SSRI treatment decreases prolactin and hyperthermic responses to mCPP

Psychopharmacology (Berl). 1997 Oct;133(3):305-8. doi: 10.1007/s002130050406.


We studied the effect of 3 weeks treatment with the selective serotonin re-uptake inhibitor (SSRI), paroxetine (30 mg daily), on the neuroendocrine and hyperthermic responses to the 5-HT2C receptor agonist, m-chlorophenylpiperazine (mCPP) (0.05 mg/kg i.v.), in seven healthy volunteers. Following paroxetine treatment, both the prolactin and hyperthermic responses to mCPP were significantly attenuated. These data are consistent with experimental animal studies indicating that repeated SSRI treatment leads to a functional desensitisation of 5-HT2C receptors. This effect may be linked to the anxiolytic properties of SSRIs.

Publication types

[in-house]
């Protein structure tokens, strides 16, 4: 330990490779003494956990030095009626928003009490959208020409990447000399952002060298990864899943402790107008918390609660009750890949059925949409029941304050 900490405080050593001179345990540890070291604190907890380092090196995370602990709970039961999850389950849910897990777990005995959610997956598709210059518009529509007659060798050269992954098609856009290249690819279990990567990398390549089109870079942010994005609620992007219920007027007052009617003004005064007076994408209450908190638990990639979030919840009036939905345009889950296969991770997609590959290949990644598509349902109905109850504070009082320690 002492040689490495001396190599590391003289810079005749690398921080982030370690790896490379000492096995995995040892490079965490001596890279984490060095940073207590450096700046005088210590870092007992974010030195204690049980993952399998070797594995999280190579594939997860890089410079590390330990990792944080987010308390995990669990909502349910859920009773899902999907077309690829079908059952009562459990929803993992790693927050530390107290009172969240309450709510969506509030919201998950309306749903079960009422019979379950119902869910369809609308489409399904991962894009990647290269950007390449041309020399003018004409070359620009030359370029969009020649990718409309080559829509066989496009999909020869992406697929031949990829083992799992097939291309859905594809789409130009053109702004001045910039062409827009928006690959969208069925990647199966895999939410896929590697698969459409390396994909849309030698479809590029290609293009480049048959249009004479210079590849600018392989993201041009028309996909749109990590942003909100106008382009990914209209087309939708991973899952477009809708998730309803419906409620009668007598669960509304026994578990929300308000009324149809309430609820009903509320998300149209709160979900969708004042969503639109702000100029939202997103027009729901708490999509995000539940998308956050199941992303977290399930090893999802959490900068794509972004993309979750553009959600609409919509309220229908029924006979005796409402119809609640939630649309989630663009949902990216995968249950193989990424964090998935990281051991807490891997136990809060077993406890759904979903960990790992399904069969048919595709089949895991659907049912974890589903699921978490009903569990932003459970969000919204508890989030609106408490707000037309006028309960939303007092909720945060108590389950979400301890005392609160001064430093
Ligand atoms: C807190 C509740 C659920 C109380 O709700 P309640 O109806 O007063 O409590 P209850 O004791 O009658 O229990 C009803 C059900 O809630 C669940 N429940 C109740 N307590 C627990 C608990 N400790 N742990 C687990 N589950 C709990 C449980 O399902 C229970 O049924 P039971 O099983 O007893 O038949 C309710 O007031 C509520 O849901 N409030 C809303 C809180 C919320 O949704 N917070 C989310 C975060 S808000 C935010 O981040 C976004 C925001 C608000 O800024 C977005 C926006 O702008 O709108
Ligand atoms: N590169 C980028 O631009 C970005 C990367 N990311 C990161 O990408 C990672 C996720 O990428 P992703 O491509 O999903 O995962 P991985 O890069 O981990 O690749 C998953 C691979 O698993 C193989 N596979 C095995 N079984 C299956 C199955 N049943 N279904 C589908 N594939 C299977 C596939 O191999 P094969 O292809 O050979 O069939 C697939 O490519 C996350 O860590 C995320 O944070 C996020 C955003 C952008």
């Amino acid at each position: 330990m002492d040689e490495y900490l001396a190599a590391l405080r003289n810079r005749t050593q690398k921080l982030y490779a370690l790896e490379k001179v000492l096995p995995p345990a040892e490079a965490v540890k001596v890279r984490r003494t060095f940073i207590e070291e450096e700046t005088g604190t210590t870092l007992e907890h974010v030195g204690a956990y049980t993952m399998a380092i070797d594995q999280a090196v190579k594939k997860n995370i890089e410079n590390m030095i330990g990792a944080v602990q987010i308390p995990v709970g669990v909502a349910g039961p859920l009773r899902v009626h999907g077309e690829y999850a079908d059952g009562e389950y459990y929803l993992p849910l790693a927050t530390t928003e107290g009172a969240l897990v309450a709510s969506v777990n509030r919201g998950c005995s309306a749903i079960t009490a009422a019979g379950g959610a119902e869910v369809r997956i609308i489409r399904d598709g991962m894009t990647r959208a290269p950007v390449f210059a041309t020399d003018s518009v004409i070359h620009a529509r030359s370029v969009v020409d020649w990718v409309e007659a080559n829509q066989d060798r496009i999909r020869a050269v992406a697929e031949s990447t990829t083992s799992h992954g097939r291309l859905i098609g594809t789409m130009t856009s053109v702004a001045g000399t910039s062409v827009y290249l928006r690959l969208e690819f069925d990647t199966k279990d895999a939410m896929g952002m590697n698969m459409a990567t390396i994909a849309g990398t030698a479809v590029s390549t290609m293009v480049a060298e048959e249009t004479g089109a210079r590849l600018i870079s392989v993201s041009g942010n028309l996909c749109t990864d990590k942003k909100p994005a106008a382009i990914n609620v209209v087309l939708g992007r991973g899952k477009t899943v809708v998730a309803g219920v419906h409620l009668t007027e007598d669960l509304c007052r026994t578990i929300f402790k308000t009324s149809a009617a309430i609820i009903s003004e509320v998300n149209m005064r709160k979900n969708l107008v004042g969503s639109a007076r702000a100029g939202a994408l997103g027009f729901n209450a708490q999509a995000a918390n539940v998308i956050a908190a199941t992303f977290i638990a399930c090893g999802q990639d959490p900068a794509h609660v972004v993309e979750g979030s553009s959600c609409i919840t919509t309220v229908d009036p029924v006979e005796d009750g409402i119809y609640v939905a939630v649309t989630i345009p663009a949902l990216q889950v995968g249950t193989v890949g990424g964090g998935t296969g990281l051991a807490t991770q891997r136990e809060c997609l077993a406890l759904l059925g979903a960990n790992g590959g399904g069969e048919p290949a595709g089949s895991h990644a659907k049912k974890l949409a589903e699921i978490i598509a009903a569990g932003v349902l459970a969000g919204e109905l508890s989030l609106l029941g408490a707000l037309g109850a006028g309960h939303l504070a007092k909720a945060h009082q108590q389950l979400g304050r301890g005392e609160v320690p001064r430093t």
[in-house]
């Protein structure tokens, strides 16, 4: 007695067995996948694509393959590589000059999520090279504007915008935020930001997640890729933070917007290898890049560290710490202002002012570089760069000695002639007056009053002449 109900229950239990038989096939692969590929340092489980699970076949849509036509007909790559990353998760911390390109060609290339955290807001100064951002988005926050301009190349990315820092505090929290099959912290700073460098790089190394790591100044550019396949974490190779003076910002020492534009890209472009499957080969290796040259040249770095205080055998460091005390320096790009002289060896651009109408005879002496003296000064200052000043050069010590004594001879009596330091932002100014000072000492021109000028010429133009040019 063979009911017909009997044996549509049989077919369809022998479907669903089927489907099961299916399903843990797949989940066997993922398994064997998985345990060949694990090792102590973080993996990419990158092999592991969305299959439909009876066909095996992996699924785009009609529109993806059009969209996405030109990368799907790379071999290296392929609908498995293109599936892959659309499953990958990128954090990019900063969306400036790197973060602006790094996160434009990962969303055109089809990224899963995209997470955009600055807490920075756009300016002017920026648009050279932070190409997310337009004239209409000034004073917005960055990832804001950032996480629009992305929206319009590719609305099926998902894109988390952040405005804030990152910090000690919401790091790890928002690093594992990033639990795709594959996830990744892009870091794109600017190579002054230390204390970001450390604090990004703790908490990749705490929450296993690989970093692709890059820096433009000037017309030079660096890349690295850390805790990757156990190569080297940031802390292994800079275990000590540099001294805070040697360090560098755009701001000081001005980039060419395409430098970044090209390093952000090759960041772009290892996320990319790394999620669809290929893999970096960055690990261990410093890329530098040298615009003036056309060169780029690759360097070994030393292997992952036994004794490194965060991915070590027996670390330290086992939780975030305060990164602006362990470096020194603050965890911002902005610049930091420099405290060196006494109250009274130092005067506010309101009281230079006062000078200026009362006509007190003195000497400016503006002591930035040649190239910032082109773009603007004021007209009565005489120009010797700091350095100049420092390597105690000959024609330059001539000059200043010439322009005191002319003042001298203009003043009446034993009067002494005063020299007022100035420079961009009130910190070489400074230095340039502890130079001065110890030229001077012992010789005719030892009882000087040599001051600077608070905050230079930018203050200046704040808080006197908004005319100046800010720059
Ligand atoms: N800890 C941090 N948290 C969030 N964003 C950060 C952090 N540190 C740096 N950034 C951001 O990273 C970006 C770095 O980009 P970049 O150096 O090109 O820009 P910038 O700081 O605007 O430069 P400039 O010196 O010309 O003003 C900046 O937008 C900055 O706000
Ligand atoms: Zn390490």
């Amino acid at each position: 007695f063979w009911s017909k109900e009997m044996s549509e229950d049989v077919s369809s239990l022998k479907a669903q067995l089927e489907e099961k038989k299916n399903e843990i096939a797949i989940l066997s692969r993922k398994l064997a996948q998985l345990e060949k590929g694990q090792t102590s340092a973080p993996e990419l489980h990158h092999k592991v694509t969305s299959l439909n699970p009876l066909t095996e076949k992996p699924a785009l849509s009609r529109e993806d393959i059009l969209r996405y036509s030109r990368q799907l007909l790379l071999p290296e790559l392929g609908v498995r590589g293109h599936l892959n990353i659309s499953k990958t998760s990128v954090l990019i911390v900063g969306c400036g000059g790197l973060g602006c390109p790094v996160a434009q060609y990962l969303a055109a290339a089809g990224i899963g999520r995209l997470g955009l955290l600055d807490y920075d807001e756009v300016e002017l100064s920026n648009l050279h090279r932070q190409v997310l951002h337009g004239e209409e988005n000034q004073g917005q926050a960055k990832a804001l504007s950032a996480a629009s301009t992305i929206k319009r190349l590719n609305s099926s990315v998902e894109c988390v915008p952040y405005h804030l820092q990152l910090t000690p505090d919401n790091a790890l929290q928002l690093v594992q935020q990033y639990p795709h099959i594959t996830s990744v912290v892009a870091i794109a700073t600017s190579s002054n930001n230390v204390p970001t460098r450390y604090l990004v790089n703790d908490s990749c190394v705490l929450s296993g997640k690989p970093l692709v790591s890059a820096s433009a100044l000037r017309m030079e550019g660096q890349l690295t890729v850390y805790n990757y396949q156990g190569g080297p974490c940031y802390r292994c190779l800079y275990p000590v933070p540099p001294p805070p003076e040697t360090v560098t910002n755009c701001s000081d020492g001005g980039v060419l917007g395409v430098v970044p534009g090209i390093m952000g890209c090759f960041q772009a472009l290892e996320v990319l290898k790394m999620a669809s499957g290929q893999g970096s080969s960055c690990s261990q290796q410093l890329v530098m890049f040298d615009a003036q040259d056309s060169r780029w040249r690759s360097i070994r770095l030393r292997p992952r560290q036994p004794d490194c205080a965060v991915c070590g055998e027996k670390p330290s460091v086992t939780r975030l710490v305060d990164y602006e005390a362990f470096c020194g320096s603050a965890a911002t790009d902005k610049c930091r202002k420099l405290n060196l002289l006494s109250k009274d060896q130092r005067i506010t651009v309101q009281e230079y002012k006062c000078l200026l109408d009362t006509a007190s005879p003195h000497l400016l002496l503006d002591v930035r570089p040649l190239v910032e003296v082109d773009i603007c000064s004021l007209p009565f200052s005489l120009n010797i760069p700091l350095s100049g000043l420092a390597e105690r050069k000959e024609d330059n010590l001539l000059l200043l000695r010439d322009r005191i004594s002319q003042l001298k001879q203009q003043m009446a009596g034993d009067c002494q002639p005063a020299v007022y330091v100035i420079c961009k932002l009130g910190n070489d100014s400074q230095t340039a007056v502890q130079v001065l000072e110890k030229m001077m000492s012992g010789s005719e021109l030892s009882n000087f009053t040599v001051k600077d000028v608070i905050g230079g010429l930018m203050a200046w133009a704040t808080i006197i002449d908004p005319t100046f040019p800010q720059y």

• Clinical Trial
  • Randomized Controlled Trial
  • Research Support, Non-U.S. Gov't

MeSH terms

  • Adult
  • Area Under Curve
  • Body Temperature / drug effects
  • Cross-Over Studies
  • Female
  • Fever / chemically induced*
  • Humans
  • Male
  • Middle Aged
  • Paroxetine / pharmacology*
  • Piperazines / pharmacology*
  • Prolactin / blood*
  • Selective Serotonin Reuptake Inhibitors / pharmacology*
  • Serotonin Receptor Agonists / pharmacology*
  • Single-Blind Method


  • Piperazines
  • Serotonin Receptor Agonists
  • Serotonin Uptake Inhibitors
  • Paroxetine
  • Prolactin
  • 1-(3-chlorophenyl)piperazine